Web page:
The fishing calendar -- on the water and on paper -- has been pushed up a week or so this spring season.
Warming weather has affected mainly warm-water species around the area. Bass and sunfishes made early spawning moves, but some held off until Tuesday's full-moon cycle. Walleyes made similar early starts, which gave shoreline anglers on Lake Erie and Oneida Lake an early shot at post-spawn feeding.
Now, the chase is on to find fish -- in the sunfish, perch and pike families -- heading deeper and feeding in metabolism-warming waters.
Salmon and trout treks depend much on thermals in open-water currents and breezes. Winds, in fact, have been a curse for more angler outings than temperature extremes, changes in forage/bait movement, or population/schooling dynamics.
High winds so far this spring season for this scribe's forays have curbed trips out of Orange Beach, Plymouth, a couple western Finger Lakes, Chautauqua Lake and way too many tries at Lake Erie's perch packs.
Last weekend, for example, left many a boater ashore waiting for a breeze to subside and wave heights to lower enough for small-boat sprees.
Inland lake and stream waters have warmed well above seasonal averages; feeder stream levels have dropped to well below seasonal averages.
In general, Great Lakes anglers head out to deeper waters, inland lakes fisher folk work drop-offs between shoreline shallows and summer thermocline levels, and stream anglers have to watch where they wade while looking for good water and fish presence.
The shallow-water walleye bite kicked in just in time for the Southtowns Walleye Association's annual tournament that starts Saturday.
Trollers set up as shallow as 40 feet and rarely move beyond 60-foot depths off Barcelona Harbor for the relatively shallow, near-shore bite. Every expert has his or her pet lure presentation.
Worm harnesses get major mention, but well chosen "stickbaits," minnow-type lures, have seen some successes from Barcelona to shoals off Buffalo. Smaller sizes ("junior" versions of Thundersticks, Rapalas, etc.) that measure less than 3 inches, have been doing well this season. Add an assortment of smaller spoons, and 'eye trollers are really giving the fish something to see in waters thick with baitfish.
Anglers can register for the Southtowns Tournament Thursday night at the new clubhouse, S-5895 Southwestern Blvd. in Hamburg and as late as Friday evening. For details, call 649-8202 or go to southtownswalleye.org.
Perch prospects are wide-ranging. Boaters out of Cattaraugus Creek and Sturgeon Point go to 60-foot depths to find schooling. But shore casters at Dunkirk Harbor were pulling sizes and numbers of ringbacks from the city pier during east winds.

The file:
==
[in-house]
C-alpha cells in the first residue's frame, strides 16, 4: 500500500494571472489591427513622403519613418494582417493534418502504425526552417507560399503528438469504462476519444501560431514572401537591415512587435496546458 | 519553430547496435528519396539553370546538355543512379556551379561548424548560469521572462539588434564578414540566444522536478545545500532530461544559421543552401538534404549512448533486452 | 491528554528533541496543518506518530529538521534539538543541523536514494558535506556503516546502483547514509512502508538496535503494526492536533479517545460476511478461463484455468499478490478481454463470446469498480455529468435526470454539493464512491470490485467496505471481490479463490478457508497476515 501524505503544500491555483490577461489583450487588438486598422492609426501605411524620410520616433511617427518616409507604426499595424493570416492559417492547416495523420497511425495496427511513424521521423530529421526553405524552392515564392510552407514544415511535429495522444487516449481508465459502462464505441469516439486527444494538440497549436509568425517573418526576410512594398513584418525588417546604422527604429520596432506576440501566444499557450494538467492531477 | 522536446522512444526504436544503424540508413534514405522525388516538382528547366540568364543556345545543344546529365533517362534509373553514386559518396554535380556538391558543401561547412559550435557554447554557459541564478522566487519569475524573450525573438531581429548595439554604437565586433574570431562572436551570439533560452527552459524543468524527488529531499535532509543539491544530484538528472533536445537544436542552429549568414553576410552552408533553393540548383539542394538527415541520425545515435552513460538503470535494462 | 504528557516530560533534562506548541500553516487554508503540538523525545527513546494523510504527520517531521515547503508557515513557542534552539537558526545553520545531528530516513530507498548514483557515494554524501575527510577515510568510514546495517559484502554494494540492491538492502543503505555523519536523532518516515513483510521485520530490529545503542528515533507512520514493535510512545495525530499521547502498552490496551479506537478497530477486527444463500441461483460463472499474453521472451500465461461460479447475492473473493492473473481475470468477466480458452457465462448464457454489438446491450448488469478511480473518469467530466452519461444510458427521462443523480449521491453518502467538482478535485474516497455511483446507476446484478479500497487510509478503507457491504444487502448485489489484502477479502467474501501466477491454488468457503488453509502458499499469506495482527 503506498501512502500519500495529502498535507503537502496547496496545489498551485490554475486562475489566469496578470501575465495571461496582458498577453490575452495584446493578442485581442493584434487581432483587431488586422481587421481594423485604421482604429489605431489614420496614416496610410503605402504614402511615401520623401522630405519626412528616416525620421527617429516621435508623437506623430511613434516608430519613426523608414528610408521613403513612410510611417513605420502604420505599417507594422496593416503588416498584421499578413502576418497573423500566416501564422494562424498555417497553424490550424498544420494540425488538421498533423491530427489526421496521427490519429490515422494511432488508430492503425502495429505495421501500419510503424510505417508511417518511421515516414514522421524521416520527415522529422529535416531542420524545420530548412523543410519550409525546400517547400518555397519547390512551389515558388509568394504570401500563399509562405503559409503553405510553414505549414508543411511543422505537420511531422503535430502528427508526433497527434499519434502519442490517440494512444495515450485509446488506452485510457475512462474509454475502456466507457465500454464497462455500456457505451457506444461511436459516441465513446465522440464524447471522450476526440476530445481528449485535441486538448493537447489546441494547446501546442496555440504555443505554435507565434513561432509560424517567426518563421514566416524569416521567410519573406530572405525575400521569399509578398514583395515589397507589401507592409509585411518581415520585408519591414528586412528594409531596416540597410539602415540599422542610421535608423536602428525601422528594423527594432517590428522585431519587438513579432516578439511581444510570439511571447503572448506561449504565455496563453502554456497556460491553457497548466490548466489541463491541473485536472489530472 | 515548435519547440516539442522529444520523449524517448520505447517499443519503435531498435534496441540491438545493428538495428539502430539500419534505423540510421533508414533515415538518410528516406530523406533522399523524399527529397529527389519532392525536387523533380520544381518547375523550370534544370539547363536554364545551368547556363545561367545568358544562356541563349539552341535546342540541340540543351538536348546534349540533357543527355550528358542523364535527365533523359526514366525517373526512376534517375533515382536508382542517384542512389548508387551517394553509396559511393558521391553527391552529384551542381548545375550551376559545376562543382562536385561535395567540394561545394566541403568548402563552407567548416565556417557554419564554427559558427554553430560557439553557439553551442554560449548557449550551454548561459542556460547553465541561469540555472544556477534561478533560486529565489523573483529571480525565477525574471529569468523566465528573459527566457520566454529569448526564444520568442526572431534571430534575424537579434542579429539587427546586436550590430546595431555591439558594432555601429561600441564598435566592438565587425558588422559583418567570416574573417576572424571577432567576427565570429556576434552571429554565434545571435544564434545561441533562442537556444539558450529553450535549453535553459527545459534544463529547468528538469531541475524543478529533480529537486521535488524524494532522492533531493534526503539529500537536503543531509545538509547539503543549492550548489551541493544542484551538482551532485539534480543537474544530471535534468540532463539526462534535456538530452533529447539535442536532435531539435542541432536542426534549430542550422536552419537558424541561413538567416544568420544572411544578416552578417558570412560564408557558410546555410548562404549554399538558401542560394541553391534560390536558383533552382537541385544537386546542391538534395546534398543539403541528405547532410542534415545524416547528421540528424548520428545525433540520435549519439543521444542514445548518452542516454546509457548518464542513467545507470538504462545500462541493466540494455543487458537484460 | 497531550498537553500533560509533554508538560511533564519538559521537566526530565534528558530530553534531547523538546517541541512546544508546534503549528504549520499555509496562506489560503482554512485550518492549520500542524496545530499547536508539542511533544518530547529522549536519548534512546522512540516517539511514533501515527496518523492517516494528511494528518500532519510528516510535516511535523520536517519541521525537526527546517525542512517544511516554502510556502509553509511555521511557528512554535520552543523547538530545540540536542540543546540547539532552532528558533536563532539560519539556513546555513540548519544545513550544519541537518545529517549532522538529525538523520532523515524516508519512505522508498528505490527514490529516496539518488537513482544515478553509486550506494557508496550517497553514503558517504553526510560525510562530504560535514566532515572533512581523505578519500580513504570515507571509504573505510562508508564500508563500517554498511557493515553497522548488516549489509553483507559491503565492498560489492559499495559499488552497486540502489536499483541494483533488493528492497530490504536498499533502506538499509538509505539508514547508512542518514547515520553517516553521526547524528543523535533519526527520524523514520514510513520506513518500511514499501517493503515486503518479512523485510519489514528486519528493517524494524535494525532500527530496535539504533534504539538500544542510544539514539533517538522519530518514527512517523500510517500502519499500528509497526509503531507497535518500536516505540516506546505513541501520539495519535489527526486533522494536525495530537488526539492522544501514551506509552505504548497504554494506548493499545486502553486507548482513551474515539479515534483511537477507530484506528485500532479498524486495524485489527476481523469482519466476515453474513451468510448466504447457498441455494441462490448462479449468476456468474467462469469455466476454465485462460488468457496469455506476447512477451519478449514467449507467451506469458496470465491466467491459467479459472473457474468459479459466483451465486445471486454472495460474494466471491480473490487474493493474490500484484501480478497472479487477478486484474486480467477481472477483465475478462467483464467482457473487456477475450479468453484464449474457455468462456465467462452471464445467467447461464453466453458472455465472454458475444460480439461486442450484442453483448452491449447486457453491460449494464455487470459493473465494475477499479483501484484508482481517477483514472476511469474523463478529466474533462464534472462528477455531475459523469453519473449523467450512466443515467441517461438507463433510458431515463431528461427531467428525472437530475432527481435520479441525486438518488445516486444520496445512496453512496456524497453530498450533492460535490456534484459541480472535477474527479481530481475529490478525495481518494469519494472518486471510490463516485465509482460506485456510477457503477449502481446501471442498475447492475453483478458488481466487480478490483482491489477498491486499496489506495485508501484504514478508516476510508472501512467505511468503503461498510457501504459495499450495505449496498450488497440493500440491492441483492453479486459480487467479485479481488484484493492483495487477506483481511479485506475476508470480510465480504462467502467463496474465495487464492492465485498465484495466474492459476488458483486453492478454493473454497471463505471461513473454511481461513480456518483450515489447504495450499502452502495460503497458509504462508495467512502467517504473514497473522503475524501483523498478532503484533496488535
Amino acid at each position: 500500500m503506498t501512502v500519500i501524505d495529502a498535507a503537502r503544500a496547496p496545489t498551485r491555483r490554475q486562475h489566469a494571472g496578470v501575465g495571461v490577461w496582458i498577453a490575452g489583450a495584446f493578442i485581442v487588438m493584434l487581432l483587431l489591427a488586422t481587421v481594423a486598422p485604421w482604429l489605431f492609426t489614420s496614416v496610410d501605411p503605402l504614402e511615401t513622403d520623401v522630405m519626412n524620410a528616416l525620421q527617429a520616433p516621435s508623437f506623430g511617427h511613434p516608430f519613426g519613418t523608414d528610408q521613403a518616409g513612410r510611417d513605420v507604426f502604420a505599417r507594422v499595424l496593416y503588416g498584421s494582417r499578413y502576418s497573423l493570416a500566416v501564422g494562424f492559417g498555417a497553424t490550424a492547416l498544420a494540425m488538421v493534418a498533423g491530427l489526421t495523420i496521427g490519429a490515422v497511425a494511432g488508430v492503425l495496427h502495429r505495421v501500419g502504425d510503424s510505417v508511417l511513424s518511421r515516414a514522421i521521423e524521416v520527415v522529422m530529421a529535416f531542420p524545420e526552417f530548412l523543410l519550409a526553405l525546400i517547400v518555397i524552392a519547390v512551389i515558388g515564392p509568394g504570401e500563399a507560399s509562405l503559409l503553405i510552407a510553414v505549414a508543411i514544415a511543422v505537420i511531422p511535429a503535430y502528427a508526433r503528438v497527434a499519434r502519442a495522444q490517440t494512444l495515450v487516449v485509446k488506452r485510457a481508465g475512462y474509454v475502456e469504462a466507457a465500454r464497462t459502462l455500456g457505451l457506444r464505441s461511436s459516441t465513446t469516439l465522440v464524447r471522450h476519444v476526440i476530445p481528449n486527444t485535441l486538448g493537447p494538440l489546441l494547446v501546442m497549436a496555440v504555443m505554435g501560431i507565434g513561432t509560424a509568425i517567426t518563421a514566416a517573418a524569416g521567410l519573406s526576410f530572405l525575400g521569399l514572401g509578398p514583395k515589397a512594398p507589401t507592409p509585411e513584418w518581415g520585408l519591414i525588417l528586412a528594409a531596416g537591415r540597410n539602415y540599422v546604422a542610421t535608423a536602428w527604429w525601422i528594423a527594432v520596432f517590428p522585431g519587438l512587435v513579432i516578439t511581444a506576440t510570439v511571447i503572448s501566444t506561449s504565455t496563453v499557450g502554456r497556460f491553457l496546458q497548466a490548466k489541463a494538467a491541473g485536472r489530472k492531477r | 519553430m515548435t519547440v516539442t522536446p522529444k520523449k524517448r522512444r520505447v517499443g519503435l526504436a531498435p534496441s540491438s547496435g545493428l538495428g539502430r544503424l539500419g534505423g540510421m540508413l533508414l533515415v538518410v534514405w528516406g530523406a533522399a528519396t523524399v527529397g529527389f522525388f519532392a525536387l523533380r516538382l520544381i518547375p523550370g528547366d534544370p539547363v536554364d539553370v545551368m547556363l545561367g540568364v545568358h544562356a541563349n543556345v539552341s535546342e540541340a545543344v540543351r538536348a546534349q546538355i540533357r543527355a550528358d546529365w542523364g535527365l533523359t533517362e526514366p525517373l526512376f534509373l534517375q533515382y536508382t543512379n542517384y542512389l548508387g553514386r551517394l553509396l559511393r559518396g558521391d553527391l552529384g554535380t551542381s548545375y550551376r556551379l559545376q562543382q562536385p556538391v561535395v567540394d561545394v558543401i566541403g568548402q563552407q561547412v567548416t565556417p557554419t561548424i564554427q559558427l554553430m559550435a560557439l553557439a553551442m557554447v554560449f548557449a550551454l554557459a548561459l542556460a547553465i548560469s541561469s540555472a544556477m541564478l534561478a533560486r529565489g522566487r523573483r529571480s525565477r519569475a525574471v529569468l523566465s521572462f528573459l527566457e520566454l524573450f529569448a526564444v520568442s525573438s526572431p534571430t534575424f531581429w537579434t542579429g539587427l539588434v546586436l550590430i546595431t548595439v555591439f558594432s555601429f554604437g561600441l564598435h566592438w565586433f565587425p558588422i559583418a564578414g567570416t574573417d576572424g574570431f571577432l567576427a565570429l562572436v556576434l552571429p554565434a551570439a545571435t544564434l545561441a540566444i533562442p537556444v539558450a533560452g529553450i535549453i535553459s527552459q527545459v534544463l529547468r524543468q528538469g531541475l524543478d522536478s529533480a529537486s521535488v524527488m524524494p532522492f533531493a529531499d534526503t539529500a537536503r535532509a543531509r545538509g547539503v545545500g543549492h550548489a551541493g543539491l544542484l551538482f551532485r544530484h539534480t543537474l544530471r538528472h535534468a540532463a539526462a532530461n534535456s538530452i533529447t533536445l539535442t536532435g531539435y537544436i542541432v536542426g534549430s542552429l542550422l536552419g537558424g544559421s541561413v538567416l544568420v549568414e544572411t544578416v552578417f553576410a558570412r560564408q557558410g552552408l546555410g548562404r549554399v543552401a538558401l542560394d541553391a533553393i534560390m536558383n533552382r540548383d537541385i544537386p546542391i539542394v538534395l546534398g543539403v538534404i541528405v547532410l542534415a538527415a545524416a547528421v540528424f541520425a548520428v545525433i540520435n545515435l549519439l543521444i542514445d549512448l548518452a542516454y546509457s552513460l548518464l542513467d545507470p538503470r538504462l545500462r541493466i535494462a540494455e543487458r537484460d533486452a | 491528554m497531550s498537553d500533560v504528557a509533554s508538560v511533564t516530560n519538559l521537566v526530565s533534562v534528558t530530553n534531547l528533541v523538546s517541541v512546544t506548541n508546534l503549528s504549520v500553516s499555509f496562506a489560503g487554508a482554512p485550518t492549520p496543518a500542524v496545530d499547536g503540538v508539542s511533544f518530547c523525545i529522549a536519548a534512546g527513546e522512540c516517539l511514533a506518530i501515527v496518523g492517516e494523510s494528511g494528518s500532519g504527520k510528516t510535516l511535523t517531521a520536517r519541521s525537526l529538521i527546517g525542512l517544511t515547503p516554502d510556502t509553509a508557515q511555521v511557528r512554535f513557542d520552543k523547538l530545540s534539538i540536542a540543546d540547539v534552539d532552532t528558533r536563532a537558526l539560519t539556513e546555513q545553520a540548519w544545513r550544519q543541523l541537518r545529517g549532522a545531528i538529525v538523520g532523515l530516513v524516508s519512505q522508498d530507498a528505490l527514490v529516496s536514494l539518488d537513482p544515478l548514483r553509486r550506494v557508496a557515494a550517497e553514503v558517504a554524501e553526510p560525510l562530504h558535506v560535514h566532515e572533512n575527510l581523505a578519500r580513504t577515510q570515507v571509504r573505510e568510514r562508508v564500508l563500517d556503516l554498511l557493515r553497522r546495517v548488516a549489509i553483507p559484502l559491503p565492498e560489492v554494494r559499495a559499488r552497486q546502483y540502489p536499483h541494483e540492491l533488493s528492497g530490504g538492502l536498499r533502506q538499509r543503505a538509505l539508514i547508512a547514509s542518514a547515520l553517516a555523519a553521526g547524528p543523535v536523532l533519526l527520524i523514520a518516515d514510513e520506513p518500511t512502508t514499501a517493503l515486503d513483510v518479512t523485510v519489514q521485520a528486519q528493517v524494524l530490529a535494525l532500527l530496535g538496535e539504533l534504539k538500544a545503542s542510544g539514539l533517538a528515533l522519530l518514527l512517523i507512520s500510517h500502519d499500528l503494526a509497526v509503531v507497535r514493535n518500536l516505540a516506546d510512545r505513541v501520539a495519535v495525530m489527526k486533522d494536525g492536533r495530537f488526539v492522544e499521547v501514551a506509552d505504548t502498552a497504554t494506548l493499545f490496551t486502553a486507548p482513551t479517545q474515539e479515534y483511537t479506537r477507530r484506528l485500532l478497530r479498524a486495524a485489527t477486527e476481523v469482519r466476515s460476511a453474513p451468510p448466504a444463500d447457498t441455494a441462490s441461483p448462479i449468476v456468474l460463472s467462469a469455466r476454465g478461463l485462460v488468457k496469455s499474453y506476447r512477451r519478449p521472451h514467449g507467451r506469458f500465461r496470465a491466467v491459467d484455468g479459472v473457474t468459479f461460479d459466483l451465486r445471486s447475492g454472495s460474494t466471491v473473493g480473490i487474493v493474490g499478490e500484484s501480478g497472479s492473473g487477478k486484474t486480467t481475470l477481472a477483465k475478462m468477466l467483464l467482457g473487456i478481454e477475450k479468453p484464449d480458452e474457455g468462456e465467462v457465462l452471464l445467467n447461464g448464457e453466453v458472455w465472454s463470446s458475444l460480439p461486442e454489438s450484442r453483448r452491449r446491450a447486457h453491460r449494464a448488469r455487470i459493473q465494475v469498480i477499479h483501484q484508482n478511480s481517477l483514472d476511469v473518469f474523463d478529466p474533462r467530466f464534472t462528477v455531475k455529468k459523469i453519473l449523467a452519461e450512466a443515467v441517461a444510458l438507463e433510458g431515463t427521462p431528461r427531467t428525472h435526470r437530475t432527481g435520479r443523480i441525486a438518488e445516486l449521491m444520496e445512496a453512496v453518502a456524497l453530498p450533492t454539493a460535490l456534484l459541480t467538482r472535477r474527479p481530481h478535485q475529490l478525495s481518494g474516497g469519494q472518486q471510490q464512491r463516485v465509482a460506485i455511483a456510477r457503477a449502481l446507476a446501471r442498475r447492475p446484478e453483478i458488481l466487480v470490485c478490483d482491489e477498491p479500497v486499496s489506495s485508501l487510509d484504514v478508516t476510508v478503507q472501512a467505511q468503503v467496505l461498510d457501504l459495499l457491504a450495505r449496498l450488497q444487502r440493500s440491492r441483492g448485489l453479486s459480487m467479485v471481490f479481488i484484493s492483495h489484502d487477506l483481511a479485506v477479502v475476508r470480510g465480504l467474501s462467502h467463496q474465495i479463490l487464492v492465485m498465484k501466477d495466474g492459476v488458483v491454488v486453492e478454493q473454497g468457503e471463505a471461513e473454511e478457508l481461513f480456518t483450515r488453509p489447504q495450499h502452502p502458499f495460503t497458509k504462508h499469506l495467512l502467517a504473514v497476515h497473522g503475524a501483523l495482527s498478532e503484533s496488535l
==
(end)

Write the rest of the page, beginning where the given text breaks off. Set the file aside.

Rick Miller speculates the bait moved in with adverse winds and moved perch schools. Same can be said for locating smallmouth bass. While rig runners are picking off bigger smallies in 30-foot depths, casters working shallow tops of reefs at Seneca Shoals, Myers Reef, Evans-Angola Bar, and points west have seen spurts of 20-inchers at depths of less than 10 feet.
Creeks have warmed and bass have moved out in clear and stained water conditions. Statewide bass season opens June 16. When clouded/muddy, the bigger creeks draw and hold feeding catfish along shore.
> Niagara River
Moss presence, normally seen weeks later in the season, has slowed but not stopped determined anglers. Upper river waters have produced some nice-sized pike around edges of Grand Island, says guide Chris Cinelli. Between drift trips with spinners for walleye, Cinelli has spent some time in the upper river.
Lower river walleye hold along the Stella Niagara drift. A minnow added to a jig ups the odds for 'eyes.
> Lake Ontario
Suspended moss can be found as far out as 12 miles from shore, notes charter captain Bob Cinelli, who had been working out of Wilson Harbor and moved back to Olcott Harbor recently.
Cinelli suggests working the shoreline for perch, pike and bass right now and hopes to see a good mid-summer bite as the moss subsides.
> Chautauqua Lake
The walleye bite has been at night and slight. Better numbers and nice sizes of panfish and bass have been the bigger draw. Some crappie schooling has been productive around deep edges of docks and shoals just at sunset. The perch bite is consistent, with mixed sizes but many fillet-worthy.